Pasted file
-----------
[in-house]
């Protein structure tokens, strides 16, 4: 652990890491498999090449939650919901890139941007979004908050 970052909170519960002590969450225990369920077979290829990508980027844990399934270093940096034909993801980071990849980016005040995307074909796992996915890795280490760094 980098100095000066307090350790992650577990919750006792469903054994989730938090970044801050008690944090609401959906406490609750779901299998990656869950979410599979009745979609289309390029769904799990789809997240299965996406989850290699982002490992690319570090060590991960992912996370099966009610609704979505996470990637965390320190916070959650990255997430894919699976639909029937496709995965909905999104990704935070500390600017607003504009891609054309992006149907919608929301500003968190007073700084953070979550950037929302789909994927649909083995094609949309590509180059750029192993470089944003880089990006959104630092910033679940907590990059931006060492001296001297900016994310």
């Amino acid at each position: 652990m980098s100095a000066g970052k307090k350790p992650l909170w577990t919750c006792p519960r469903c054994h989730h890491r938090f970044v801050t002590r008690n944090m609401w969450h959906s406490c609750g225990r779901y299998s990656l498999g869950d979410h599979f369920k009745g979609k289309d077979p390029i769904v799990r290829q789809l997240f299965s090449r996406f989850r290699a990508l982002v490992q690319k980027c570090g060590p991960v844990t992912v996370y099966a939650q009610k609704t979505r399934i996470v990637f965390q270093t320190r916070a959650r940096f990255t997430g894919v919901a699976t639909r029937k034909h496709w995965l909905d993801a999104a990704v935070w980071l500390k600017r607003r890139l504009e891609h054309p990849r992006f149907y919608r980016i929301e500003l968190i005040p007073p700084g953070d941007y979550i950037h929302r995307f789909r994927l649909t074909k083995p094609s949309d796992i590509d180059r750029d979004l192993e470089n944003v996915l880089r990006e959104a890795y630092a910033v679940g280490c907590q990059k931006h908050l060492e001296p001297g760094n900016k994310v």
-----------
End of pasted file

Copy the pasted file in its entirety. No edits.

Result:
[in-house]
């Protein structure tokens, strides 16, 4: 652990890491498999090449939650919901890139941007979004908050 970052909170519960002590969450225990369920077979290829990508980027844990399934270093940096034909993801980071990849980016005040995307074909796992996915890795280490760094 980098100095000066307090350790992650577990919750006792469903054994989730938090970044801050008690944090609401959906406490609750779901299998990656869950979410599979009745979609289309390029769904799990789809997240299965996406989850290699982002490992690319570090060590991960992912996370099966009610609704979505996470990637965390320190916070959650990255997430894919699976639909029937496709995965909905999104990704935070500390600017607003504009891609054309992006149907919608929301500003968190007073700084953070979550950037929302789909994927649909083995094609949309590509180059750029192993470089944003880089990006959104630092910033679940907590990059931006060492001296001297900016994310």
């Amino acid at each position: 652990m980098s100095a000066g970052k307090k350790p992650l909170w577990t919750c006792p519960r469903c054994h989730h890491r938090f970044v801050t002590r008690n944090m609401w969450h959906s406490c609750g225990r779901y299998s990656l498999g869950d979410h599979f369920k009745g979609k289309d077979p390029i769904v799990r290829q789809l997240f299965s090449r996406f989850r290699a990508l982002v490992q690319k980027c570090g060590p991960v844990t992912v996370y099966a939650q009610k609704t979505r399934i996470v990637f965390q270093t320190r916070a959650r940096f990255t997430g894919v919901a699976t639909r029937k034909h496709w995965l909905d993801a999104a990704v935070w980071l500390k600017r607003r890139l504009e891609h054309p990849r992006f149907y919608r980016i929301e500003l968190i005040p007073p700084g953070d941007y979550i950037h929302r995307f789909r994927l649909t074909k083995p094609s949309d796992i590509d180059r750029d979004l192993e470089n944003v996915l880089r990006e959104a890795y630092a910033v679940g280490c907590q990059k931006h908050l060492e001296p001297g760094n900016k994310v």